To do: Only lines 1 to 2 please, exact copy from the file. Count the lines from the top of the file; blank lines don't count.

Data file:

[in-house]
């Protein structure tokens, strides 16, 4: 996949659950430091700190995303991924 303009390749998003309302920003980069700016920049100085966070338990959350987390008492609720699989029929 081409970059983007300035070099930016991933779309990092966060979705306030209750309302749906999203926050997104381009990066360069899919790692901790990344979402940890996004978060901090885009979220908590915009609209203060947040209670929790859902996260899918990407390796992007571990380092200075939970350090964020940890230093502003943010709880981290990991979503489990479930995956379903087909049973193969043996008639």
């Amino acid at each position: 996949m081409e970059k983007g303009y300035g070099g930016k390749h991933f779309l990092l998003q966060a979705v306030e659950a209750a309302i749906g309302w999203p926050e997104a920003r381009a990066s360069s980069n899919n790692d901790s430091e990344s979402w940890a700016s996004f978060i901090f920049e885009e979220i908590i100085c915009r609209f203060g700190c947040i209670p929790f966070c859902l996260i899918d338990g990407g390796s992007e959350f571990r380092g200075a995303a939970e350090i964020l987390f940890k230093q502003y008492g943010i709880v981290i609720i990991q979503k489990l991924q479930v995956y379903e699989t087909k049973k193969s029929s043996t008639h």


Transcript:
[in-house]
């Protein structure tokens, strides 16, 4: 996949659950430091700190995303991924 303009390749998003309302920003980069700016920049100085966070338990959350987390008492609720699989029929 081409970059983007300035070099930016991933779309990092966060979705306030209750309302749906999203926050997104381009990066360069899919790692901790990344979402940890996004978060901090885009979220908590915009609209203060947040209670929790859902996260899918990407390796992007571990380092200075939970350090964020940890230093502003943010709880981290990991979503489990479930995956379903087909049973193969043996008639």